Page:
To be honest, I didn’t think about either of those concerns before I did the cartwheel. I just did it, because I knew I could. And, as I told my mother, “because all the other kids on the beach were doing it.”

I may be 40. I may still have Lyme and other tick-borne illnesses. I may still be waiting for certain pieces of my life to fall in to place. But  I’m not going to wait to have fun.


jennifer crystalOpinions expressed by contributors are their own.

Jennifer Crystal is a writer and educator in Boston. She is working on a memoir about her journey with chronic tick-borne illness. Contact her at [email protected]

Gender and Lyme: Is Tick-Borne Disease Different for Women?

by Jennifer Crystal

Every Thursday evening, three girl friends come over to eat ice cream with me and watch Grey’s Anatomy. Yes, that show is still on! Despite the fact that it’s been running for 14 seasons, it often makes some commentary on current social issues. In one recent episode, the Chief of Surgery, Dr. Bailey, checks herself in to the hospital because she believes she is having a heart attack. But because her tests initially come back clean—she suffers from Obsessive Compulsive Disorder (OCD) and is under tremendous stress— she grows increasingly upset when her male doctors won’t listen to her, and her symptoms are written off as psychosomatic.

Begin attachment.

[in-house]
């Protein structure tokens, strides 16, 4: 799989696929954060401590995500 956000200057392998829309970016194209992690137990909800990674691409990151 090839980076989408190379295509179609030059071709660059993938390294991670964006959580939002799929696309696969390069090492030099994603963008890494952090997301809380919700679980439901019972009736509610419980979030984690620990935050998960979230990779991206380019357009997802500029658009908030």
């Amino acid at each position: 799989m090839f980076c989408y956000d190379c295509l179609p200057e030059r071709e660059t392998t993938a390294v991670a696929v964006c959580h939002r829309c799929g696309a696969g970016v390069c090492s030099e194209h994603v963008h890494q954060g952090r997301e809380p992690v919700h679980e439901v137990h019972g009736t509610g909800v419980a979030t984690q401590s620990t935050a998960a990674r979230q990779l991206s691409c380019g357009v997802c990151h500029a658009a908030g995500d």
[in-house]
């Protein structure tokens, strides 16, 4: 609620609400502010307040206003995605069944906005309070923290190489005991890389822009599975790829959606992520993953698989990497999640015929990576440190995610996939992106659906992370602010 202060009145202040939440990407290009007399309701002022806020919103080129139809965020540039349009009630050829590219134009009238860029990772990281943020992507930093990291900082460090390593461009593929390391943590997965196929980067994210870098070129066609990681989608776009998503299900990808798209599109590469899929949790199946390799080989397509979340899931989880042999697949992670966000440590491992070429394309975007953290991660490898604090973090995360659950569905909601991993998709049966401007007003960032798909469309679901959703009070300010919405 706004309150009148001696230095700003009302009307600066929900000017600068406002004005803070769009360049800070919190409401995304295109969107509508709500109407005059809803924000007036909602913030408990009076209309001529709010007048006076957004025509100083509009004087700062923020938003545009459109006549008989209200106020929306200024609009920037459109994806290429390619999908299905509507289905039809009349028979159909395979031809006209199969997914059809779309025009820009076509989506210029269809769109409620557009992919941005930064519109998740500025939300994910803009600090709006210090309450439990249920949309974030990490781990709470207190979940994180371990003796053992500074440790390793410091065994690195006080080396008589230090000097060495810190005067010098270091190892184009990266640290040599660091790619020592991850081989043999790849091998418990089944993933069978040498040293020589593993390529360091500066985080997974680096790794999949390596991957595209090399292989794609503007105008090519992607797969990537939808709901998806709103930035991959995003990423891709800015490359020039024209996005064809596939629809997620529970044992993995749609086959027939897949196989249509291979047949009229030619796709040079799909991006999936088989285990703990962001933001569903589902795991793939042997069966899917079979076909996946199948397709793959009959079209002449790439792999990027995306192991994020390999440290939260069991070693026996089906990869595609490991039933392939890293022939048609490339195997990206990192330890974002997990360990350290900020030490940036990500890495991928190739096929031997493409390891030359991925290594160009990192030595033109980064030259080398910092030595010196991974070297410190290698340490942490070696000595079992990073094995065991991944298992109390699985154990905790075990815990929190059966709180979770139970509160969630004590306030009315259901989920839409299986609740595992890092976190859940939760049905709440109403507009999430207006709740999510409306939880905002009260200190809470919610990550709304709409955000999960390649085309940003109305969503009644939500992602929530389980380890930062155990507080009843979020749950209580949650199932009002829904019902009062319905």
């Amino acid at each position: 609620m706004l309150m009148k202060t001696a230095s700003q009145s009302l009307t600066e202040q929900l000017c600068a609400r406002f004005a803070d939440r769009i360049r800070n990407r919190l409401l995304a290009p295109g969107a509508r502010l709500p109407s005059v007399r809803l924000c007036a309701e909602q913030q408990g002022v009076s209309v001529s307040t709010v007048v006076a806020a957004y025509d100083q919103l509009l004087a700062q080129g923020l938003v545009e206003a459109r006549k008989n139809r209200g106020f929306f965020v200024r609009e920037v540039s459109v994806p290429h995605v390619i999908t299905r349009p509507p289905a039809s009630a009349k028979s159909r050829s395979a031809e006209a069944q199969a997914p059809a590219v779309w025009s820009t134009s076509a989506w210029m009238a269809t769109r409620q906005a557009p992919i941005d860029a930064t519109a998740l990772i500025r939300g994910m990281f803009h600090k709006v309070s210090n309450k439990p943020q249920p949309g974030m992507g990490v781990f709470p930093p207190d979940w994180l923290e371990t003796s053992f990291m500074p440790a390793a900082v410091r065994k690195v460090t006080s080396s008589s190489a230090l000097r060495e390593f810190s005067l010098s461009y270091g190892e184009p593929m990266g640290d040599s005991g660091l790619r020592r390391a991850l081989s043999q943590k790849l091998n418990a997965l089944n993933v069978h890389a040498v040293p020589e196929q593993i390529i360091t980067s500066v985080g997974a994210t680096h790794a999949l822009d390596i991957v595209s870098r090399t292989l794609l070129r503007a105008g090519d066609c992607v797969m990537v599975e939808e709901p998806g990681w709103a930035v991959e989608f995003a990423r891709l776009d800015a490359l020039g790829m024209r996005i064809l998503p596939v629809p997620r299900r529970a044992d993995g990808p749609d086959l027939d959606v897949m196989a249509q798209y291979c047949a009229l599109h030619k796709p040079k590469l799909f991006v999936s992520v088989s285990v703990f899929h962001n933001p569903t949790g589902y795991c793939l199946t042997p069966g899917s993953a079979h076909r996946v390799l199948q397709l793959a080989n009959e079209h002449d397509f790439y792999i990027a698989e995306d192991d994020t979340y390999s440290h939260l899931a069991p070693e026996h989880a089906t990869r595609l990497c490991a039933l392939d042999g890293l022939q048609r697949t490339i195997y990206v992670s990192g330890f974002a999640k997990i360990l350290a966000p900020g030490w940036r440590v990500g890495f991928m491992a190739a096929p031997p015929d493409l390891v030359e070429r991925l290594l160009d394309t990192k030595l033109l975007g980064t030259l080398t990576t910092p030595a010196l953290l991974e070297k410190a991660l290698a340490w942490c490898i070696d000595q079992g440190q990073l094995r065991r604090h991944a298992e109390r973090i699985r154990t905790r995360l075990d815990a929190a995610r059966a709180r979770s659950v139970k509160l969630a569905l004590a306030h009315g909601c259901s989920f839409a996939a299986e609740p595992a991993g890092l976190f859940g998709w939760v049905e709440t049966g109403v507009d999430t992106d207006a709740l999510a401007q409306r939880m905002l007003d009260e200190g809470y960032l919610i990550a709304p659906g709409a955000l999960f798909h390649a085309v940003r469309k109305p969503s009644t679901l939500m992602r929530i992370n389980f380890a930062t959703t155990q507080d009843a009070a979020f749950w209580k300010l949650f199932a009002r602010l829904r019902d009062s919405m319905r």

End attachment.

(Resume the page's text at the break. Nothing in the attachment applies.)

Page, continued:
Does this scenario sound at all familiar?